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matplotlib.pyplot.subplot(*args, **kwargs)

Return a subplot axes positioned by the given grid definition.

Typical call signature:

subplot(nrows, ncols, plot_number)

Where nrows and ncols are used to notionally split the figure into nrows * ncols sub-axes, and plot_number is used to identify the particular subplot that this function is to create within the notional grid. plot_number starts at 1, increments across rows first and has a maximum of nrows * ncols.

In the case when nrows, ncols and plot_number are all less than 10, a convenience exists, such that the a 3 digit number can be given instead, where the hundreds represent nrows, the tens represent ncols and the units represent plot_number. For instance:


produces a subaxes in a figure which represents the top plot (i.e. the first) in a 2 row by 1 column notional grid (no grid actually exists, but conceptually this is how the returned subplot has been positioned).


Creating a subplot will delete any pre-existing subplot that overlaps with it beyond sharing a boundary:

import matplotlib.pyplot as plt
# plot a line, implicitly creating a subplot(111)
# now create a subplot which represents the top plot of a grid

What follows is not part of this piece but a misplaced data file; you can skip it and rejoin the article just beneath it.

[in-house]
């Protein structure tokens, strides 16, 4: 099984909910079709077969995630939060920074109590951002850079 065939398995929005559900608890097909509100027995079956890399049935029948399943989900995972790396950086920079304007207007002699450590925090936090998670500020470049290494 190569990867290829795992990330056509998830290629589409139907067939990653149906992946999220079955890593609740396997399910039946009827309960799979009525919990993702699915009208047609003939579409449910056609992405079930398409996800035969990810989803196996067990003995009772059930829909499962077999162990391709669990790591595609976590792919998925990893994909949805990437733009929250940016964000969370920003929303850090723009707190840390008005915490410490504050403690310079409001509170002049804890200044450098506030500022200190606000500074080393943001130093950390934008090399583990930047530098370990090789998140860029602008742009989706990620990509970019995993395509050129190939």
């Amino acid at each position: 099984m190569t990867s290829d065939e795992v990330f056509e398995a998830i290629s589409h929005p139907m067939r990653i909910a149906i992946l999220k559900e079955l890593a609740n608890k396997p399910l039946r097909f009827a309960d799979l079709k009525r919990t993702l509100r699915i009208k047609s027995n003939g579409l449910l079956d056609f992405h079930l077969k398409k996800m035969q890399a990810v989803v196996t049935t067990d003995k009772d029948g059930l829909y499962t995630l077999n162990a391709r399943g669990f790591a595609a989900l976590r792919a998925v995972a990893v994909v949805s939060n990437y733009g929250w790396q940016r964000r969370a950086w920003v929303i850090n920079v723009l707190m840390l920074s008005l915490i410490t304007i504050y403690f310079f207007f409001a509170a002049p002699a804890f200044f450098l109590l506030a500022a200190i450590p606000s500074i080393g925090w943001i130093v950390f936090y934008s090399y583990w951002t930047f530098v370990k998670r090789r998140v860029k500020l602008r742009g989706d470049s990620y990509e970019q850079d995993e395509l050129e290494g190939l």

# with 2 rows and 1 column. Since this subplot will overlap the
# first, the plot (and its axes) previously created, will be removed
plt.subplot(212, facecolor='y') # creates 2nd subplot with yellow background

If you do not want this behavior, use the add_subplot() method or the axes() function instead.

Keyword arguments:

The background color of the subplot, which can be any valid color specifier. See matplotlib.colors for more information.
A boolean flag indicating whether the subplot plot should be a polar projection. Defaults to False.
A string giving the name of a custom projection to be used for the subplot. This projection must have been previously registered. See matplotlib.projections.

See also

For additional information on axes() and subplot() keyword arguments.
For an example


(Source code, png, pdf)